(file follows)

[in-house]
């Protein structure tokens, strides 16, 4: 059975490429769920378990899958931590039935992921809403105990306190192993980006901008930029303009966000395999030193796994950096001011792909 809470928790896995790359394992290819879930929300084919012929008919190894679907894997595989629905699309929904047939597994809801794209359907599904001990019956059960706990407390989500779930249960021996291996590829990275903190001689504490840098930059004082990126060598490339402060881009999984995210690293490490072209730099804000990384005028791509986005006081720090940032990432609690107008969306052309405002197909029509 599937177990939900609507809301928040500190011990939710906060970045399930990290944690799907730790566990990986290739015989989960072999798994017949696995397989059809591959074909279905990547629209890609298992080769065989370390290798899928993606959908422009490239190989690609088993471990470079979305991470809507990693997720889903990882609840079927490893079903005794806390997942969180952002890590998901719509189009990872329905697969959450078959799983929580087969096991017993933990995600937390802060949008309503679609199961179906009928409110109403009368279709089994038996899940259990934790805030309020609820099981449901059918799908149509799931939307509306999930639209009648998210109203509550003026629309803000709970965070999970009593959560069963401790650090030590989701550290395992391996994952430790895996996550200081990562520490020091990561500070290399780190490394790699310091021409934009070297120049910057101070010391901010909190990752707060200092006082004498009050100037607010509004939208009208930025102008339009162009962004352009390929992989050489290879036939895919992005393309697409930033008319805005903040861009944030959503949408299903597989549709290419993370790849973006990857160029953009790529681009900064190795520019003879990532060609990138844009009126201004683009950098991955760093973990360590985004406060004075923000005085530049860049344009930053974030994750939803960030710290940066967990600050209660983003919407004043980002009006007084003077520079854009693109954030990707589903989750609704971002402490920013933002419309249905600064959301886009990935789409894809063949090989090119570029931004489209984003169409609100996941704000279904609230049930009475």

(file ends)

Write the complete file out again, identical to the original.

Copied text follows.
[in-house]
């Protein structure tokens, strides 16, 4: 059975490429769920378990899958931590039935992921809403105990306190192993980006901008930029303009966000395999030193796994950096001011792909 809470928790896995790359394992290819879930929300084919012929008919190894679907894997595989629905699309929904047939597994809801794209359907599904001990019956059960706990407390989500779930249960021996291996590829990275903190001689504490840098930059004082990126060598490339402060881009999984995210690293490490072209730099804000990384005028791509986005006081720090940032990432609690107008969306052309405002197909029509 599937177990939900609507809301928040500190011990939710906060970045399930990290944690799907730790566990990986290739015989989960072999798994017949696995397989059809591959074909279905990547629209890609298992080769065989370390290798899928993606959908422009490239190989690609088993471990470079979305991470809507990693997720889903990882609840079927490893079903005794806390997942969180952002890590998901719509189009990872329905697969959450078959799983929580087969096991017993933990995600937390802060949008309503679609199961179906009928409110109403009368279709089994038996899940259990934790805030309020609820099981449901059918799908149509799931939307509306999930639209009648998210109203509550003026629309803000709970965070999970009593959560069963401790650090030590989701550290395992391996994952430790895996996550200081990562520490020091990561500070290399780190490394790699310091021409934009070297120049910057101070010391901010909190990752707060200092006082004498009050100037607010509004939208009208930025102008339009162009962004352009390929992989050489290879036939895919992005393309697409930033008319805005903040861009944030959503949408299903597989549709290419993370790849973006990857160029953009790529681009900064190795520019003879990532060609990138844009009126201004683009950098991955760093973990360590985004406060004075923000005085530049860049344009930053974030994750939803960030710290940066967990600050209660983003919407004043980002009006007084003077520079854009693109954030990707589903989750609704971002402490920013933002419309249905600064959301886009990935789409894809063949090989090119570029931004489209984003169409609100996941704000279904609230049930009475």